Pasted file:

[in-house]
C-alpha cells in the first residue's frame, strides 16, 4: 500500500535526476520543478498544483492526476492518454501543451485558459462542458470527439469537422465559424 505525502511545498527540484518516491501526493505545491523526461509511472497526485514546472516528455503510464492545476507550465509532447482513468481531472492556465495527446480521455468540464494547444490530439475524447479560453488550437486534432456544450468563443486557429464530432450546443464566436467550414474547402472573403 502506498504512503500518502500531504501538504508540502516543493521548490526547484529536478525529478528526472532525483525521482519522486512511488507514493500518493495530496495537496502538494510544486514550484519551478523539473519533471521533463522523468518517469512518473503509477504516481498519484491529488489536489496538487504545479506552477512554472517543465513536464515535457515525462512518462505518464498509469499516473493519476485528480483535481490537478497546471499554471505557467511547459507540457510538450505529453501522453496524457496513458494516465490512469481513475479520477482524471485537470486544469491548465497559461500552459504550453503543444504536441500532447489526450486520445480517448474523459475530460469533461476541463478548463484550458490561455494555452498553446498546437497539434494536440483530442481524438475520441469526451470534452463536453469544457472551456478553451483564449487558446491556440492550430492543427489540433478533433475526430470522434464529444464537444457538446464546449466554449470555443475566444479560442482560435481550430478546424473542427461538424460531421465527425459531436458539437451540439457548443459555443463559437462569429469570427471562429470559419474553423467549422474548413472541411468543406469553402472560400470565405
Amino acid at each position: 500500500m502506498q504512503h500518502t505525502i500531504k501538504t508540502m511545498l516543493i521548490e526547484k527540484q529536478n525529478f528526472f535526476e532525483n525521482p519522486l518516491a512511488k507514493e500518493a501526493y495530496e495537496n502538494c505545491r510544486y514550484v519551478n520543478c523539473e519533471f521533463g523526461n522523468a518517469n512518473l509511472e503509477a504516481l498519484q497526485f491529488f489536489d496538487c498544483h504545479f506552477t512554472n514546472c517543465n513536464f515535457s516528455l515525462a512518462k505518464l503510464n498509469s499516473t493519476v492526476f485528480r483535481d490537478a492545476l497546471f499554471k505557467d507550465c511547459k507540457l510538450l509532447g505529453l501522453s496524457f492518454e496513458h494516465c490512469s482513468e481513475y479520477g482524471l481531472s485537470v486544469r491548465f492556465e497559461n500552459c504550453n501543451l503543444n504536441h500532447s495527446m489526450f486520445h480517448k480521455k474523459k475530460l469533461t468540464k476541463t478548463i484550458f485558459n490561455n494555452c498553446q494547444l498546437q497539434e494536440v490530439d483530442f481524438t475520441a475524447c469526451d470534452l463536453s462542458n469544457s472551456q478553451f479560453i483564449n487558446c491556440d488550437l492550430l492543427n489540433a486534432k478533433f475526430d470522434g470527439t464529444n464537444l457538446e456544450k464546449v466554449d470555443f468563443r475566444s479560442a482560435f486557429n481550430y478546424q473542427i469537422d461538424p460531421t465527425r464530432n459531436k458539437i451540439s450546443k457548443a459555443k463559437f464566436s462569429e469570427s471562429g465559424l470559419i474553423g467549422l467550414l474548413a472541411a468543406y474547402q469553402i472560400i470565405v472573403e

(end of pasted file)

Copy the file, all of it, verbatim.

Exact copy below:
[in-house]
C-alpha cells in the first residue's frame, strides 16, 4: 500500500535526476520543478498544483492526476492518454501543451485558459462542458470527439469537422465559424 505525502511545498527540484518516491501526493505545491523526461509511472497526485514546472516528455503510464492545476507550465509532447482513468481531472492556465495527446480521455468540464494547444490530439475524447479560453488550437486534432456544450468563443486557429464530432450546443464566436467550414474547402472573403 502506498504512503500518502500531504501538504508540502516543493521548490526547484529536478525529478528526472532525483525521482519522486512511488507514493500518493495530496495537496502538494510544486514550484519551478523539473519533471521533463522523468518517469512518473503509477504516481498519484491529488489536489496538487504545479506552477512554472517543465513536464515535457515525462512518462505518464498509469499516473493519476485528480483535481490537478497546471499554471505557467511547459507540457510538450505529453501522453496524457496513458494516465490512469481513475479520477482524471485537470486544469491548465497559461500552459504550453503543444504536441500532447489526450486520445480517448474523459475530460469533461476541463478548463484550458490561455494555452498553446498546437497539434494536440483530442481524438475520441469526451470534452463536453469544457472551456478553451483564449487558446491556440492550430492543427489540433478533433475526430470522434464529444464537444457538446464546449466554449470555443475566444479560442482560435481550430478546424473542427461538424460531421465527425459531436458539437451540439457548443459555443463559437462569429469570427471562429470559419474553423467549422474548413472541411468543406469553402472560400470565405
Amino acid at each position: 500500500m502506498q504512503h500518502t505525502i500531504k501538504t508540502m511545498l516543493i521548490e526547484k527540484q529536478n525529478f528526472f535526476e532525483n525521482p519522486l518516491a512511488k507514493e500518493a501526493y495530496e495537496n502538494c505545491r510544486y514550484v519551478n520543478c523539473e519533471f521533463g523526461n522523468a518517469n512518473l509511472e503509477a504516481l498519484q497526485f491529488f489536489d496538487c498544483h504545479f506552477t512554472n514546472c517543465n513536464f515535457s516528455l515525462a512518462k505518464l503510464n498509469s499516473t493519476v492526476f485528480r483535481d490537478a492545476l497546471f499554471k505557467d507550465c511547459k507540457l510538450l509532447g505529453l501522453s496524457f492518454e496513458h494516465c490512469s482513468e481513475y479520477g482524471l481531472s485537470v486544469r491548465f492556465e497559461n500552459c504550453n501543451l503543444n504536441h500532447s495527446m489526450f486520445h480517448k480521455k474523459k475530460l469533461t468540464k476541463t478548463i484550458f485558459n490561455n494555452c498553446q494547444l498546437q497539434e494536440v490530439d483530442f481524438t475520441a475524447c469526451d470534452l463536453s462542458n469544457s472551456q478553451f479560453i483564449n487558446c491556440d488550437l492550430l492543427n489540433a486534432k478533433f475526430d470522434g470527439t464529444n464537444l457538446e456544450k464546449v466554449d470555443f468563443r475566444s479560442a482560435f486557429n481550430y478546424q473542427i469537422d461538424p460531421t465527425r464530432n459531436k458539437i451540439s450546443k457548443a459555443k463559437f464566436s462569429e469570427s471562429g465559424l470559419i474553423g467549422l467550414l474548413a472541411a468543406y474547402q469553402i472560400i470565405v472573403e